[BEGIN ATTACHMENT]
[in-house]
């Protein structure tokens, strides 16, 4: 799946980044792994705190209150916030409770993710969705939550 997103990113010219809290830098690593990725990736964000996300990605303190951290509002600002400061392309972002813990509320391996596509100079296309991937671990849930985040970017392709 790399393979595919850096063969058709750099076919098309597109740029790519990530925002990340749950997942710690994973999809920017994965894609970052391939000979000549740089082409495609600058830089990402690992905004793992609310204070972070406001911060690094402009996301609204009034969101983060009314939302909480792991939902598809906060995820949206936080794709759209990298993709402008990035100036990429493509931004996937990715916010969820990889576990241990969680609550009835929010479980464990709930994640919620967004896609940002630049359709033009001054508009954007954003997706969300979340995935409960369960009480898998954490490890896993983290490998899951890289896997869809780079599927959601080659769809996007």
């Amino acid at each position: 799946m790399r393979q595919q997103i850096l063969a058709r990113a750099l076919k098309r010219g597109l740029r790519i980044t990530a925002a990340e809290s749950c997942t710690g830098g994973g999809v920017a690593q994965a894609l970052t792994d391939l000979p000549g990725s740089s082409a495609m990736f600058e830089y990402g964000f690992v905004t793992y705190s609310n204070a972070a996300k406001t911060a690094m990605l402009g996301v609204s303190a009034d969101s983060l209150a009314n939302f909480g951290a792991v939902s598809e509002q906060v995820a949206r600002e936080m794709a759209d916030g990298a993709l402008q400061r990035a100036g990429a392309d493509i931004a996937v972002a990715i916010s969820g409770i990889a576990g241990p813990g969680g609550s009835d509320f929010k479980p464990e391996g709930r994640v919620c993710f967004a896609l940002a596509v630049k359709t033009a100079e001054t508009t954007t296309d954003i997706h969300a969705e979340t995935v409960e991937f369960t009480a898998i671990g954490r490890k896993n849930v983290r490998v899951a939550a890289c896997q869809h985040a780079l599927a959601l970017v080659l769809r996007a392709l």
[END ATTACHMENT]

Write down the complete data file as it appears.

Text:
[in-house]
């Protein structure tokens, strides 16, 4: 799946980044792994705190209150916030409770993710969705939550 997103990113010219809290830098690593990725990736964000996300990605303190951290509002600002400061392309972002813990509320391996596509100079296309991937671990849930985040970017392709 790399393979595919850096063969058709750099076919098309597109740029790519990530925002990340749950997942710690994973999809920017994965894609970052391939000979000549740089082409495609600058830089990402690992905004793992609310204070972070406001911060690094402009996301609204009034969101983060009314939302909480792991939902598809906060995820949206936080794709759209990298993709402008990035100036990429493509931004996937990715916010969820990889576990241990969680609550009835929010479980464990709930994640919620967004896609940002630049359709033009001054508009954007954003997706969300979340995935409960369960009480898998954490490890896993983290490998899951890289896997869809780079599927959601080659769809996007």
């Amino acid at each position: 799946m790399r393979q595919q997103i850096l063969a058709r990113a750099l076919k098309r010219g597109l740029r790519i980044t990530a925002a990340e809290s749950c997942t710690g830098g994973g999809v920017a690593q994965a894609l970052t792994d391939l000979p000549g990725s740089s082409a495609m990736f600058e830089y990402g964000f690992v905004t793992y705190s609310n204070a972070a996300k406001t911060a690094m990605l402009g996301v609204s303190a009034d969101s983060l209150a009314n939302f909480g951290a792991v939902s598809e509002q906060v995820a949206r600002e936080m794709a759209d916030g990298a993709l402008q400061r990035a100036g990429a392309d493509i931004a996937v972002a990715i916010s969820g409770i990889a576990g241990p813990g969680g609550s009835d509320f929010k479980p464990e391996g709930r994640v919620c993710f967004a896609l940002a596509v630049k359709t033009a100079e001054t508009t954007t296309d954003i997706h969300a969705e979340t995935v409960e991937f369960t009480a898998i671990g954490r490890k896993n849930v983290r490998v899951a939550a890289c896997q869809h985040a780079l599927a959601l970017v080659l769809r996007a392709l």